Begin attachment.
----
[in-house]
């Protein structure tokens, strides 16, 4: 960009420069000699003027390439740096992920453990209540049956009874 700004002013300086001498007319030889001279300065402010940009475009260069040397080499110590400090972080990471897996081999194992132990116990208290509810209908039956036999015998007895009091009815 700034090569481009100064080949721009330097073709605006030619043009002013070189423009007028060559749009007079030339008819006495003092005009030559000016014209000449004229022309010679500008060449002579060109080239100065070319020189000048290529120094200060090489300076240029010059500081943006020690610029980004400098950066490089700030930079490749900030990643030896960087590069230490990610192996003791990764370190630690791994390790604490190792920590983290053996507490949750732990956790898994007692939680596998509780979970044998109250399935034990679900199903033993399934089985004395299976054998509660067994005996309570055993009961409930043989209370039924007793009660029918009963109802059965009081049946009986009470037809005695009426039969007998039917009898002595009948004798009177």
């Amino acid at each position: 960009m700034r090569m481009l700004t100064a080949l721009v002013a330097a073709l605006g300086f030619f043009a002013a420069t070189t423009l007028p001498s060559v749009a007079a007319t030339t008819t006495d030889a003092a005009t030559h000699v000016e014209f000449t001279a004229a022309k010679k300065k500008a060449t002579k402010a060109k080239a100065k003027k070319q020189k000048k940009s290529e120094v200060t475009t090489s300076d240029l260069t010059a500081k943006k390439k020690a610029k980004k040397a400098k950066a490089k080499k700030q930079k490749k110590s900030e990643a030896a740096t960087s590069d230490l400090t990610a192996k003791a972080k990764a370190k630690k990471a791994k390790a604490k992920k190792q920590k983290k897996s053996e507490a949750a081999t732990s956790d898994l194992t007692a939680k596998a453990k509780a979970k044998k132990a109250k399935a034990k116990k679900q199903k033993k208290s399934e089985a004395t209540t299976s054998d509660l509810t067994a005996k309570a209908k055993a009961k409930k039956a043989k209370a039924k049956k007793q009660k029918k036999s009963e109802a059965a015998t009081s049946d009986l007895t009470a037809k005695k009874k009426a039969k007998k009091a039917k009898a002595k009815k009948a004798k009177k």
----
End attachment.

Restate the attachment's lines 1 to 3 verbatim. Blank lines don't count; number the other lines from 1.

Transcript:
[in-house]
């Protein structure tokens, strides 16, 4: 960009420069000699003027390439740096992920453990209540049956009874 700004002013300086001498007319030889001279300065402010940009475009260069040397080499110590400090972080990471897996081999194992132990116990208290509810209908039956036999015998007895009091009815 700034090569481009100064080949721009330097073709605006030619043009002013070189423009007028060559749009007079030339008819006495003092005009030559000016014209000449004229022309010679500008060449002579060109080239100065070319020189000048290529120094200060090489300076240029010059500081943006020690610029980004400098950066490089700030930079490749900030990643030896960087590069230490990610192996003791990764370190630690791994390790604490190792920590983290053996507490949750732990956790898994007692939680596998509780979970044998109250399935034990679900199903033993399934089985004395299976054998509660067994005996309570055993009961409930043989209370039924007793009660029918009963109802059965009081049946009986009470037809005695009426039969007998039917009898002595009948004798009177």
């Amino acid at each position: 960009m700034r090569m481009l700004t100064a080949l721009v002013a330097a073709l605006g300086f030619f043009a002013a420069t070189t423009l007028p001498s060559v749009a007079a007319t030339t008819t006495d030889a003092a005009t030559h000699v000016e014209f000449t001279a004229a022309k010679k300065k500008a060449t002579k402010a060109k080239a100065k003027k070319q020189k000048k940009s290529e120094v200060t475009t090489s300076d240029l260069t010059a500081k943006k390439k020690a610029k980004k040397a400098k950066a490089k080499k700030q930079k490749k110590s900030e990643a030896a740096t960087s590069d230490l400090t990610a192996k003791a972080k990764a370190k630690k990471a791994k390790a604490k992920k190792q920590k983290k897996s053996e507490a949750a081999t732990s956790d898994l194992t007692a939680k596998a453990k509780a979970k044998k132990a109250k399935a034990k116990k679900q199903k033993k208290s399934e089985a004395t209540t299976s054998d509660l509810t067994a005996k309570a209908k055993a009961k409930k039956a043989k209370a039924k049956k007793q009660k029918k036999s009963e109802a059965a015998t009081s049946d009986l007895t009470a037809k005695k009874k009426a039969k007998k009091a039917k009898a002595k009815k009948a004798k009177k």